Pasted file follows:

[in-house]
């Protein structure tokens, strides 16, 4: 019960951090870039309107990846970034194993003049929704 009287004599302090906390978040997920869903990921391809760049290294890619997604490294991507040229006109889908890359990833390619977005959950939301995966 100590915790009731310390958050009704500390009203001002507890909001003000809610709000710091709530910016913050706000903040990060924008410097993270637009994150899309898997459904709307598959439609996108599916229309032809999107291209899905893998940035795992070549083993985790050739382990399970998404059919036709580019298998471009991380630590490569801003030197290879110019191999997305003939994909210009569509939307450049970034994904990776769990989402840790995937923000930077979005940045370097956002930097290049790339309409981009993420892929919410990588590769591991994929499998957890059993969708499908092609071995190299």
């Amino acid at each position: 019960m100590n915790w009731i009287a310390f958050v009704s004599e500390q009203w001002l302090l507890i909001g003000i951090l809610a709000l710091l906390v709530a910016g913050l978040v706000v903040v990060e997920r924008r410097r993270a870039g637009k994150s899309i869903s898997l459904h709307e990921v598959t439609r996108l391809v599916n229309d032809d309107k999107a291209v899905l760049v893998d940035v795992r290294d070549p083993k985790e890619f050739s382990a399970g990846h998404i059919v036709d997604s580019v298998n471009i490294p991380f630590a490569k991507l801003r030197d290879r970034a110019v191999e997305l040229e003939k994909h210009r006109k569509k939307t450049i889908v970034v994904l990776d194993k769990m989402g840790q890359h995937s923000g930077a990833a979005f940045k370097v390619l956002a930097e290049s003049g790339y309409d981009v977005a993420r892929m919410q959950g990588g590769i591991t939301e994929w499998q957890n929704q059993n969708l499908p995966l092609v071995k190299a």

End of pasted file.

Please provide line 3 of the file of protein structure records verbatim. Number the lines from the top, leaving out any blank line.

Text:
């Amino acid at each position: 019960m100590n915790w009731i009287a310390f958050v009704s004599e500390q009203w001002l302090l507890i909001g003000i951090l809610a709000l710091l906390v709530a910016g913050l978040v706000v903040v990060e997920r924008r410097r993270a870039g637009k994150s899309i869903s898997l459904h709307e990921v598959t439609r996108l391809v599916n229309d032809d309107k999107a291209v899905l760049v893998d940035v795992r290294d070549p083993k985790e890619f050739s382990a399970g990846h998404i059919v036709d997604s580019v298998n471009i490294p991380f630590a490569k991507l801003r030197d290879r970034a110019v191999e997305l040229e003939k994909h210009r006109k569509k939307t450049i889908v970034v994904l990776d194993k769990m989402g840790q890359h995937s923000g930077a990833a979005f940045k370097v390619l956002a930097e290049s003049g790339y309409d981009v977005a993420r892929m919410q959950g990588g590769i591991t939301e994929w499998q957890n929704q059993n969708l499908p995966l092609v071995k190299a």